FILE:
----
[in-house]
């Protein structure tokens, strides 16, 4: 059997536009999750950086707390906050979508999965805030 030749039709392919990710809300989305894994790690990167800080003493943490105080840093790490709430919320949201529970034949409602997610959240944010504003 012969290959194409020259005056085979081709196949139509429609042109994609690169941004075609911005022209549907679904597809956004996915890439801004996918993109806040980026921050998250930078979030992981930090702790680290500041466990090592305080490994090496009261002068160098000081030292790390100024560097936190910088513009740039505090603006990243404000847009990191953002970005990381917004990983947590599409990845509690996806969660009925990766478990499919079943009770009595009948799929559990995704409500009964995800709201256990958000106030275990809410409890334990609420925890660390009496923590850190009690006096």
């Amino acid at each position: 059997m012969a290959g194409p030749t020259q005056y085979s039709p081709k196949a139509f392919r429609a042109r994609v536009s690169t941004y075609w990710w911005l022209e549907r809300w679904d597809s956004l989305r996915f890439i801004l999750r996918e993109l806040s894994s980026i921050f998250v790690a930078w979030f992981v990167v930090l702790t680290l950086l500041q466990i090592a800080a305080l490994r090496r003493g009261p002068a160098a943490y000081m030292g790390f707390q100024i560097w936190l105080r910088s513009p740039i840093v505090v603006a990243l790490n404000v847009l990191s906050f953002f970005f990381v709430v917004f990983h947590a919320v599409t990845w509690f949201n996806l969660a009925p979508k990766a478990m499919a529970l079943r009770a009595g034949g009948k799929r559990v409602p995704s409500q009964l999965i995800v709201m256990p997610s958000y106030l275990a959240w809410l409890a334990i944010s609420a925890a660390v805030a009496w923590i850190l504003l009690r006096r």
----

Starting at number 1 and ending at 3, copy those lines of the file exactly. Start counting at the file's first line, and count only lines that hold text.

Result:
[in-house]
């Protein structure tokens, strides 16, 4: 059997536009999750950086707390906050979508999965805030 030749039709392919990710809300989305894994790690990167800080003493943490105080840093790490709430919320949201529970034949409602997610959240944010504003 012969290959194409020259005056085979081709196949139509429609042109994609690169941004075609911005022209549907679904597809956004996915890439801004996918993109806040980026921050998250930078979030992981930090702790680290500041466990090592305080490994090496009261002068160098000081030292790390100024560097936190910088513009740039505090603006990243404000847009990191953002970005990381917004990983947590599409990845509690996806969660009925990766478990499919079943009770009595009948799929559990995704409500009964995800709201256990958000106030275990809410409890334990609420925890660390009496923590850190009690006096």
């Amino acid at each position: 059997m012969a290959g194409p030749t020259q005056y085979s039709p081709k196949a139509f392919r429609a042109r994609v536009s690169t941004y075609w990710w911005l022209e549907r809300w679904d597809s956004l989305r996915f890439i801004l999750r996918e993109l806040s894994s980026i921050f998250v790690a930078w979030f992981v990167v930090l702790t680290l950086l500041q466990i090592a800080a305080l490994r090496r003493g009261p002068a160098a943490y000081m030292g790390f707390q100024i560097w936190l105080r910088s513009p740039i840093v505090v603006a990243l790490n404000v847009l990191s906050f953002f970005f990381v709430v917004f990983h947590a919320v599409t990845w509690f949201n996806l969660a009925p979508k990766a478990m499919a529970l079943r009770a009595g034949g009948k799929r559990v409602p995704s409500q009964l999965i995800v709201m256990p997610s958000y106030l275990a959240w809410l409890a334990i944010s609420a925890a660390v805030a009496w923590i850190l504003l009690r006096r």